We head back to Tubu Tree and enjoy an Amarula at the camp’s simple but stunning bar – which is a sausage tree trunk under a Marula tree. The other three guests – a Russian family – join us for dinner which is excellent – a soup for starters, followed by beef and local veggies and chocolate cake and custard to finish up with. There’s no a la carte menu, but if you don’t like what’s being served they will do their best to find you something else. They’ve had some “interesting” guests over the years, including a guest who wanted 100 grams of walnuts with her breakfast every morning; which they managed to organize. The customer, or guest, really is king in this camp.

Tonight, there is a thunderstorm hovering overhead and the humidity is high. There are a crazy amount of kamikaze bugs flying around my head and skydiving into my soup. “Add some pepper so you don’t see them,” jokes Jacky. To this day, I’m still not sure how many I swallowed but for sure it added some extra protein to my soup.

View of the bar at nightfall ... "regulars" can include hyenas, leopards and baboons.

After dinner, we light the campfire. I get nervous … I am sitting on the ground level with no fence whatsoever between me and the local wildlife. The camp staff have a “bear banger” – a pen-like gadget which lets off a bang if released to scare off animals (we’re told they have never used them) – but no AK47 or pistol. To make matters even better, even if the animals can’t smell us, we’re nicely illuminated by the flames from the fire so they can’t really miss us. Johnny flashes his torch into the bush and we realize we’re not alone – a herd of 50 wildebeest are right next to us, quietly grazing. Then there is a sudden pounding of feet and two massive hyenas run past us, not more than 10 meters away. They don’t pay any attention to us – they’re out hunting and we’re not part of their dinner menu. They’re more interested in the wildebeest close by. Still I can’t help but think of the stories the Maasai told us in Kenya – of hyenas stealing babies and young children at night from their huts. According to Jacky and Justin, the hyenas are “shy”. “They’re probably headed for the kitchen,” Jacky says. “We have to keep the door locked as they tried to chew their way in once or twice, but only when there’s nobody there as they’re shy.” Hmm, try telling that to the Maasai guys in Kenya!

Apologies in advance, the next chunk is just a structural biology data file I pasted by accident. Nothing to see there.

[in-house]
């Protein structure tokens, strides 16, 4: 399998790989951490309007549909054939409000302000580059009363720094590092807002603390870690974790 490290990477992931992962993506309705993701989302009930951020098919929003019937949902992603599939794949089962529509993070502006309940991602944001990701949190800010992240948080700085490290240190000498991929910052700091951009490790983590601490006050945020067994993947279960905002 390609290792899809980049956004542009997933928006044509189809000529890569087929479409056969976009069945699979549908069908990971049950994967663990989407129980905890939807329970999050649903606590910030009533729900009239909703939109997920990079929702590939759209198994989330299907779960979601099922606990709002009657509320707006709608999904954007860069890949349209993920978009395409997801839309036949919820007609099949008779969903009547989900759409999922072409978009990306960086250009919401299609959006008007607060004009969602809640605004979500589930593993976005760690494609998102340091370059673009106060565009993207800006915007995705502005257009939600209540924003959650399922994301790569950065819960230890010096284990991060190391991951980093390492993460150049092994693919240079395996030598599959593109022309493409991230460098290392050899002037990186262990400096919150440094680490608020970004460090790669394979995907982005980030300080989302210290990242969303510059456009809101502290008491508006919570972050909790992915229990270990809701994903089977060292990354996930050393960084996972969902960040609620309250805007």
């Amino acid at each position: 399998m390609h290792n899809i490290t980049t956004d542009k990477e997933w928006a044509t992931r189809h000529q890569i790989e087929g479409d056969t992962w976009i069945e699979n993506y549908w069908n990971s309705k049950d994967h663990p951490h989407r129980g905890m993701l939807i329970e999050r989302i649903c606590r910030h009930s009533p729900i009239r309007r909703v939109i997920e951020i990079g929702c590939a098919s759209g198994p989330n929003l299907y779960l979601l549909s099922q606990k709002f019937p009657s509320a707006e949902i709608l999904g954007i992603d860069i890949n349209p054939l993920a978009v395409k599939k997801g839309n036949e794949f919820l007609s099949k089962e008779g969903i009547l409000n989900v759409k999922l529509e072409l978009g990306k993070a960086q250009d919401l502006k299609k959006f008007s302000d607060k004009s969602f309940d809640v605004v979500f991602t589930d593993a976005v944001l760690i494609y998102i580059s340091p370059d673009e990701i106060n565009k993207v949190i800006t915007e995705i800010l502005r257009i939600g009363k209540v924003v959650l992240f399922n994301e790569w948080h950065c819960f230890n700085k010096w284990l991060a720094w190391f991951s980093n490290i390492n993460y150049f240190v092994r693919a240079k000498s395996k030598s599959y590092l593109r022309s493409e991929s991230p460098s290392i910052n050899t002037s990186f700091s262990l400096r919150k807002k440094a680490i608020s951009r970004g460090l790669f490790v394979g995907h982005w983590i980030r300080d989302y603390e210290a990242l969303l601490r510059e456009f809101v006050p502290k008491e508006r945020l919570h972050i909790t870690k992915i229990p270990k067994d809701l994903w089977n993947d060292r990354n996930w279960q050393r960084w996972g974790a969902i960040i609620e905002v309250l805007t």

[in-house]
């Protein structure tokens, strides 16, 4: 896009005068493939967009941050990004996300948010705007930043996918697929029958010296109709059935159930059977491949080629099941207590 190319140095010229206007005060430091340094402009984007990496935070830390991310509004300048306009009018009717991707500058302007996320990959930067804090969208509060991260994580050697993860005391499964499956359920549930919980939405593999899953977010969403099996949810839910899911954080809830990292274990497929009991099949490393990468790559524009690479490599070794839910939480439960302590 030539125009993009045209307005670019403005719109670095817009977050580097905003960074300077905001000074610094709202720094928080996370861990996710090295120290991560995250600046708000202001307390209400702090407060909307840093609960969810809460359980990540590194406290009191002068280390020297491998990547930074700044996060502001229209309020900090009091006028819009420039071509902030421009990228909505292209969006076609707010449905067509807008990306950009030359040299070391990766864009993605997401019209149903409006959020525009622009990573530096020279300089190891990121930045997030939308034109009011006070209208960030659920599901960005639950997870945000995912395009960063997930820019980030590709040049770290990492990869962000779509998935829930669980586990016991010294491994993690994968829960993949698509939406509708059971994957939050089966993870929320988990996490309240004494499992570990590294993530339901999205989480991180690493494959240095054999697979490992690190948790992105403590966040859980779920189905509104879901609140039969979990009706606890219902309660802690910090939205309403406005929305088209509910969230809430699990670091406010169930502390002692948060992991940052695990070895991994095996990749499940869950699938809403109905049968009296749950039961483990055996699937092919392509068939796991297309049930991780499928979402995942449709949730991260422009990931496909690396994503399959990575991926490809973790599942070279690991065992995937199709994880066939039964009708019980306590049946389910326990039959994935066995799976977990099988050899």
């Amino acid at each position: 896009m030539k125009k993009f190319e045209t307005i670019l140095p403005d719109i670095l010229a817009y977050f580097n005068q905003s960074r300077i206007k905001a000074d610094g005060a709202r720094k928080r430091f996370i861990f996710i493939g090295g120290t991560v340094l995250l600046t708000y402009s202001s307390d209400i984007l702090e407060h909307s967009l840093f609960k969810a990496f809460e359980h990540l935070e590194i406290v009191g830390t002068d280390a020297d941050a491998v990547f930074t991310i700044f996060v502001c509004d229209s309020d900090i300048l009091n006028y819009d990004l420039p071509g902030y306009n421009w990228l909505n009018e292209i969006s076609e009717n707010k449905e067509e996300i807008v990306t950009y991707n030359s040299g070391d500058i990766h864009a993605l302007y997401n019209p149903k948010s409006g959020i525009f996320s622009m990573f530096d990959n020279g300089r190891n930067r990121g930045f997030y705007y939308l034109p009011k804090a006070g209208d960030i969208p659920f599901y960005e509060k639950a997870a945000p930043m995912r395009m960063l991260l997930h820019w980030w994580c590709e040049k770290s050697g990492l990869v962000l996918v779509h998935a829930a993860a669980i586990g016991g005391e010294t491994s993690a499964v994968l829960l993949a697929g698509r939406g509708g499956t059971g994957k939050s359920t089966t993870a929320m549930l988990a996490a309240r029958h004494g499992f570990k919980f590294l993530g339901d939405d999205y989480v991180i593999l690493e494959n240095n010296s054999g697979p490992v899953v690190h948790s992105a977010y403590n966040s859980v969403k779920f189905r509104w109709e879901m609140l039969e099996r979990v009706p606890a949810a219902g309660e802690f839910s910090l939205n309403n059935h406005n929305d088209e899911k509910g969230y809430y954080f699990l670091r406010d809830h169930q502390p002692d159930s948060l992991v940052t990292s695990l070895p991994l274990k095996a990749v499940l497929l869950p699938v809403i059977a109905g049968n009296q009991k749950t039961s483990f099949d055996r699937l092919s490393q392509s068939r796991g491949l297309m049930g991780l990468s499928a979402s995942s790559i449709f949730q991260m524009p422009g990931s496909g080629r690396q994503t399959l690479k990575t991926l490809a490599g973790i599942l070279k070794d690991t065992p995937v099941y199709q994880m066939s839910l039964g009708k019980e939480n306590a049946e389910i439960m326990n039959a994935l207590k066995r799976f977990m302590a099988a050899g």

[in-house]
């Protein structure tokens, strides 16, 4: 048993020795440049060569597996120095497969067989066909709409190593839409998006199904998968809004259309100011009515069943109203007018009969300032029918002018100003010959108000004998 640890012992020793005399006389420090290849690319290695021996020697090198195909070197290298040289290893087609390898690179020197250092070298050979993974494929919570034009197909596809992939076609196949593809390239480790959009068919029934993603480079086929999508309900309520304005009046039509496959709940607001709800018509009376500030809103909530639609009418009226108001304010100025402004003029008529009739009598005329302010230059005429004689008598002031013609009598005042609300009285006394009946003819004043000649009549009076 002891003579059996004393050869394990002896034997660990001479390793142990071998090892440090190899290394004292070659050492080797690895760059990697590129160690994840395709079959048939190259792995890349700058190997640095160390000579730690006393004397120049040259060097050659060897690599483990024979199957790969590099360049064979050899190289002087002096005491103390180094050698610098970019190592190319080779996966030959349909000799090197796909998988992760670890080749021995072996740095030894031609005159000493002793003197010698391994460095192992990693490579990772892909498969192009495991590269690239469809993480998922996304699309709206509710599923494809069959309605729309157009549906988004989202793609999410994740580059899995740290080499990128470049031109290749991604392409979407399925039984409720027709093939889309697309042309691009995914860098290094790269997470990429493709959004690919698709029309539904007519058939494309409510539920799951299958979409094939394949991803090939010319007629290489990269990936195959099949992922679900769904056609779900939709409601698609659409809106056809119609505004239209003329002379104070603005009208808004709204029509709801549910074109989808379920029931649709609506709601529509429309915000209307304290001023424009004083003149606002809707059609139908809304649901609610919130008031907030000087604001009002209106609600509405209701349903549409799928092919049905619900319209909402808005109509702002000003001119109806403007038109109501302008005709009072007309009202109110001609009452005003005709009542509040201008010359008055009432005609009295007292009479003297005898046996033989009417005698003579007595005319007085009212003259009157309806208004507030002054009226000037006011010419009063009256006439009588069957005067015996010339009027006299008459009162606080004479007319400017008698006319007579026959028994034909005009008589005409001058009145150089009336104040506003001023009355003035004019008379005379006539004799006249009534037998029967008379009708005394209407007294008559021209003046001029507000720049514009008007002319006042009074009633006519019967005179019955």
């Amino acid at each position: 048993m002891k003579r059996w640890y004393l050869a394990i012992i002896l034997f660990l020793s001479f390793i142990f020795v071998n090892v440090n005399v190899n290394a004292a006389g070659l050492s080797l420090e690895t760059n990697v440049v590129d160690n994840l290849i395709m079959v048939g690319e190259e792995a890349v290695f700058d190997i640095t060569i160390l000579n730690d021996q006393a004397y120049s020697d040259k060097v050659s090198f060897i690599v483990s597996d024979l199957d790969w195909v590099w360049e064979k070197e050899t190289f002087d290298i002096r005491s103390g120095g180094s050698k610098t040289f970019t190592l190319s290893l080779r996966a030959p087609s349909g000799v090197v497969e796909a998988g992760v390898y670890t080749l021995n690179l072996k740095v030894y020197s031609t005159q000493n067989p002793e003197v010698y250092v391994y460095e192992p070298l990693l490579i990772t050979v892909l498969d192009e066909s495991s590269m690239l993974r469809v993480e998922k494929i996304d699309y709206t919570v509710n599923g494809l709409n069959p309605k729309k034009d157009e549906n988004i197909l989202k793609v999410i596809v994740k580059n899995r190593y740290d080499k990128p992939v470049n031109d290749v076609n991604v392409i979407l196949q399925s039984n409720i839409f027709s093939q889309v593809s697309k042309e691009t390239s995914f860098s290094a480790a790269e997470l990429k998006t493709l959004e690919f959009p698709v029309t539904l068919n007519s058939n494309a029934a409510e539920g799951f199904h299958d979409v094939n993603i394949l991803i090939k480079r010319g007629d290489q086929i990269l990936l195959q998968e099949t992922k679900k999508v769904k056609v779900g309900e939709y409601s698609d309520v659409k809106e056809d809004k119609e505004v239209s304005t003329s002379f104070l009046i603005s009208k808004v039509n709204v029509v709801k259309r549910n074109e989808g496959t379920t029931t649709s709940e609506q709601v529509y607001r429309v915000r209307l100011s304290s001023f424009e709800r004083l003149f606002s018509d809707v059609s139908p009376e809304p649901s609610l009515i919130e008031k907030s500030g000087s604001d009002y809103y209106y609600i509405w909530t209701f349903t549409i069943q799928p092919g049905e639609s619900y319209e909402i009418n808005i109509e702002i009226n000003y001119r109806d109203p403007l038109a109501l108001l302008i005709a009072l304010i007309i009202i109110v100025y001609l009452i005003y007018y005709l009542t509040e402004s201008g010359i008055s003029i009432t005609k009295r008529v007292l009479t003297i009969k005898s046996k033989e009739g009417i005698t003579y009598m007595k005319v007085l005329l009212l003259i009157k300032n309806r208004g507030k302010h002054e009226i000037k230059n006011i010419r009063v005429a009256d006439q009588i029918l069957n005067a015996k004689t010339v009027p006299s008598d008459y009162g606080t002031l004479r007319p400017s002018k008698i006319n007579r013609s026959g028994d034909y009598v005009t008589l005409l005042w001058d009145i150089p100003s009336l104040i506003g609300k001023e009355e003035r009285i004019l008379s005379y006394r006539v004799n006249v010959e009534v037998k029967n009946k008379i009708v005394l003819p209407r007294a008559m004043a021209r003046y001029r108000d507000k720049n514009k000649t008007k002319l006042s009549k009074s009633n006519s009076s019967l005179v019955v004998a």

In the company of the calm staff, I feel brave and relaxed and enjoy the “bush” stories. “The animals here at Tubu are more scared of you than you are of them,” says Justin.

But when we are back alone in our tent, the mind starts to race, paranoia starts to kick in and you imagine you see things lurking in the shadows. Apparently, the large tree right in front of our tree is a favorite perch for leopards. Once the guide has led you to your tent at night time, you need to stay there until they come back to pick you up at 5.30 am. And there is no phone to call reception, just a horn which is strictly only to be used for medical emergencies. “It’s not to use in case you see a gecko, spider or snake or if you have a lion or leopard outside your door,” we were warned. I wonder what happens if there is a medical emergency. Both camp managers are certified in first-aid and if need be they can organize a plane. In such a far-flung place where wild animals lurk around every corner, I am curious what was the worst emergency they had during their two years at the camp. “One tall guest walked into a tree and knocked himself out,” says Jacky.

The first night I hardly slept at all, not because there was a lot of activity outside our tent, but due to the sheer excitement of the whole experience. The second night, however, was a much busier one – a male lion roared not far away, most likely marking his territory, leopards called to each other and three hyenas “camped” under our floorboards.